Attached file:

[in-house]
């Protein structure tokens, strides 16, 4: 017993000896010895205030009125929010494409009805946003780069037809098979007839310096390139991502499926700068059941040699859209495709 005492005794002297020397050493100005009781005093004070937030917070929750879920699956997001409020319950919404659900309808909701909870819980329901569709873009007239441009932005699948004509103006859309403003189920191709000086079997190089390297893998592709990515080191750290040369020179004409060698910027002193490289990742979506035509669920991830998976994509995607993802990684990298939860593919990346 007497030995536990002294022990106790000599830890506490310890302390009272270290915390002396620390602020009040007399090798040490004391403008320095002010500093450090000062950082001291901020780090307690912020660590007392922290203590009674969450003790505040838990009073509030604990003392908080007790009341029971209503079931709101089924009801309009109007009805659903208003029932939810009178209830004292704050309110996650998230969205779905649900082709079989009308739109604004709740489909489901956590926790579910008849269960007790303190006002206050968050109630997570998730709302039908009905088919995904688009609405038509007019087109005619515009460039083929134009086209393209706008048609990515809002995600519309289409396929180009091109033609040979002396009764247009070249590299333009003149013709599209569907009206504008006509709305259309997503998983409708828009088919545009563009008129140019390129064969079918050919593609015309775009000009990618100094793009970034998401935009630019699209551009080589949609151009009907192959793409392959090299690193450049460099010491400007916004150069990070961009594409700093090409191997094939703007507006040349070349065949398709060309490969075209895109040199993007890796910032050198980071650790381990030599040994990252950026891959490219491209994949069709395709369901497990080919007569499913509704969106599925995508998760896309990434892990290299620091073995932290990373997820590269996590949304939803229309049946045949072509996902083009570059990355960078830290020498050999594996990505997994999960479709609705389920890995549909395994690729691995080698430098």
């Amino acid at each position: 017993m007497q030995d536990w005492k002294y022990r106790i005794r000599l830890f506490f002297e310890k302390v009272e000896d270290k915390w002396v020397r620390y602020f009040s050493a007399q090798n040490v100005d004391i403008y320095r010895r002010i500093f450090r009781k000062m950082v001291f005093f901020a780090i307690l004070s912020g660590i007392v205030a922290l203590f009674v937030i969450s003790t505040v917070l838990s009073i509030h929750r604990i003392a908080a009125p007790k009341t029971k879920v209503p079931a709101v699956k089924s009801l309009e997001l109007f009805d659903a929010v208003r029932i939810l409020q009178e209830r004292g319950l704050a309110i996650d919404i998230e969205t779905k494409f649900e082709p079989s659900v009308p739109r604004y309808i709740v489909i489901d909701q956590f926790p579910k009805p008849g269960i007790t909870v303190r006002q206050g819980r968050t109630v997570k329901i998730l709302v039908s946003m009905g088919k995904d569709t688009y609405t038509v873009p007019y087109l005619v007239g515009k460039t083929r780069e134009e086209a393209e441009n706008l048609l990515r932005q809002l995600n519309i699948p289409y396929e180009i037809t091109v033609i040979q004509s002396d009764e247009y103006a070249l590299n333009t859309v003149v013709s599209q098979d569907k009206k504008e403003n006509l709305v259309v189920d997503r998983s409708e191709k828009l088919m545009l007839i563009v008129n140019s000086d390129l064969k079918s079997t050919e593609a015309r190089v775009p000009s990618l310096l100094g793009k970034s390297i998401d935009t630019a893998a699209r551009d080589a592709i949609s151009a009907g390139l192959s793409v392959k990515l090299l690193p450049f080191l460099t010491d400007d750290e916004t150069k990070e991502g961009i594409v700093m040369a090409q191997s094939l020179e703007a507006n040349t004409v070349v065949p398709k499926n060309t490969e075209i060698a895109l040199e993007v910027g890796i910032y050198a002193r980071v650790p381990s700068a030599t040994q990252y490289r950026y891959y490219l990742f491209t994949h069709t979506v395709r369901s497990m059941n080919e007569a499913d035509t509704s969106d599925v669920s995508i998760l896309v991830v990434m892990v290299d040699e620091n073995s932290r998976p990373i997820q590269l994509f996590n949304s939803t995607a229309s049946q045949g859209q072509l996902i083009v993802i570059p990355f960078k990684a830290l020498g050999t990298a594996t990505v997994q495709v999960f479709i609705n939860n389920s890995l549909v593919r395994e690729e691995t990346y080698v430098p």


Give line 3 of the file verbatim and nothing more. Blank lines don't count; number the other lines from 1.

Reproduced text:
């Amino acid at each position: 017993m007497q030995d536990w005492k002294y022990r106790i005794r000599l830890f506490f002297e310890k302390v009272e000896d270290k915390w002396v020397r620390y602020f009040s050493a007399q090798n040490v100005d004391i403008y320095r010895r002010i500093f450090r009781k000062m950082v001291f005093f901020a780090i307690l004070s912020g660590i007392v205030a922290l203590f009674v937030i969450s003790t505040v917070l838990s009073i509030h929750r604990i003392a908080a009125p007790k009341t029971k879920v209503p079931a709101v699956k089924s009801l309009e997001l109007f009805d659903a929010v208003r029932i939810l409020q009178e209830r004292g319950l704050a309110i996650d919404i998230e969205t779905k494409f649900e082709p079989s659900v009308p739109r604004y309808i709740v489909i489901d909701q956590f926790p579910k009805p008849g269960i007790t909870v303190r006002q206050g819980r968050t109630v997570k329901i998730l709302v039908s946003m009905g088919k995904d569709t688009y609405t038509v873009p007019y087109l005619v007239g515009k460039t083929r780069e134009e086209a393209e441009n706008l048609l990515r932005q809002l995600n519309i699948p289409y396929e180009i037809t091109v033609i040979q004509s002396d009764e247009y103006a070249l590299n333009t859309v003149v013709s599209q098979d569907k009206k504008e403003n006509l709305v259309v189920d997503r998983s409708e191709k828009l088919m545009l007839i563009v008129n140019s000086d390129l064969k079918s079997t050919e593609a015309r190089v775009p000009s990618l310096l100094g793009k970034s390297i998401d935009t630019a893998a699209r551009d080589a592709i949609s151009a009907g390139l192959s793409v392959k990515l090299l690193p450049f080191l460099t010491d400007d750290e916004t150069k990070e991502g961009i594409v700093m040369a090409q191997s094939l020179e703007a507006n040349t004409v070349v065949p398709k499926n060309t490969e075209i060698a895109l040199e993007v910027g890796i910032y050198a002193r980071v650790p381990s700068a030599t040994q990252y490289r950026y891959y490219l990742f491209t994949h069709t979506v395709r369901s497990m059941n080919e007569a499913d035509t509704s969106d599925v669920s995508i998760l896309v991830v990434m892990v290299d040699e620091n073995s932290r998976p990373i997820q590269l994509f996590n949304s939803t995607a229309s049946q045949g859209q072509l996902i083009v993802i570059p990355f960078k990684a830290l020498g050999t990298a594996t990505v997994q495709v999960f479709i609705n939860n389920s890995l549909v593919r395994e690729e691995t990346y080698v430098p």